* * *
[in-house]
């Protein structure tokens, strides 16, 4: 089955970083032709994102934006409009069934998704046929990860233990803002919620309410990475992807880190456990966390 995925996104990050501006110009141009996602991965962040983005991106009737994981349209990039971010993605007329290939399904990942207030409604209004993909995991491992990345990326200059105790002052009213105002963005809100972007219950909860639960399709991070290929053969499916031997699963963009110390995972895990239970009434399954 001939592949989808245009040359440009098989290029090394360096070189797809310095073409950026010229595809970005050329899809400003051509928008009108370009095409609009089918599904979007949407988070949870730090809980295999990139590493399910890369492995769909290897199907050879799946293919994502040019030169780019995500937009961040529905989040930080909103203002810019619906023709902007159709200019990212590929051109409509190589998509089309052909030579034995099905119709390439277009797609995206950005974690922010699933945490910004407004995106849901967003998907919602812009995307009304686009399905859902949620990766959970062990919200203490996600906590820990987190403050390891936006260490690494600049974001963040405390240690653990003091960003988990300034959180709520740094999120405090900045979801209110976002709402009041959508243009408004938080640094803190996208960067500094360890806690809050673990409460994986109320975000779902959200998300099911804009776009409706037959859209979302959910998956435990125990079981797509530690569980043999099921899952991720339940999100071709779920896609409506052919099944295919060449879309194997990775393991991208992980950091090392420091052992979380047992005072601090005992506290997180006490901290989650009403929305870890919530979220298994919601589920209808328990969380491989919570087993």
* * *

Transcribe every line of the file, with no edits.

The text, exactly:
[in-house]
């Protein structure tokens, strides 16, 4: 089955970083032709994102934006409009069934998704046929990860233990803002919620309410990475992807880190456990966390 995925996104990050501006110009141009996602991965962040983005991106009737994981349209990039971010993605007329290939399904990942207030409604209004993909995991491992990345990326200059105790002052009213105002963005809100972007219950909860639960399709991070290929053969499916031997699963963009110390995972895990239970009434399954 001939592949989808245009040359440009098989290029090394360096070189797809310095073409950026010229595809970005050329899809400003051509928008009108370009095409609009089918599904979007949407988070949870730090809980295999990139590493399910890369492995769909290897199907050879799946293919994502040019030169780019995500937009961040529905989040930080909103203002810019619906023709902007159709200019990212590929051109409509190589998509089309052909030579034995099905119709390439277009797609995206950005974690922010699933945490910004407004995106849901967003998907919602812009995307009304686009399905859902949620990766959970062990919200203490996600906590820990987190403050390891936006260490690494600049974001963040405390240690653990003091960003988990300034959180709520740094999120405090900045979801209110976002709402009041959508243009408004938080640094803190996208960067500094360890806690809050673990409460994986109320975000779902959200998300099911804009776009409706037959859209979302959910998956435990125990079981797509530690569980043999099921899952991720339940999100071709779920896609409506052919099944295919060449879309194997990775393991991208992980950091090392420091052992979380047992005072601090005992506290997180006490901290989650009403929305870890919530979220298994919601589920209808328990969380491989919570087993």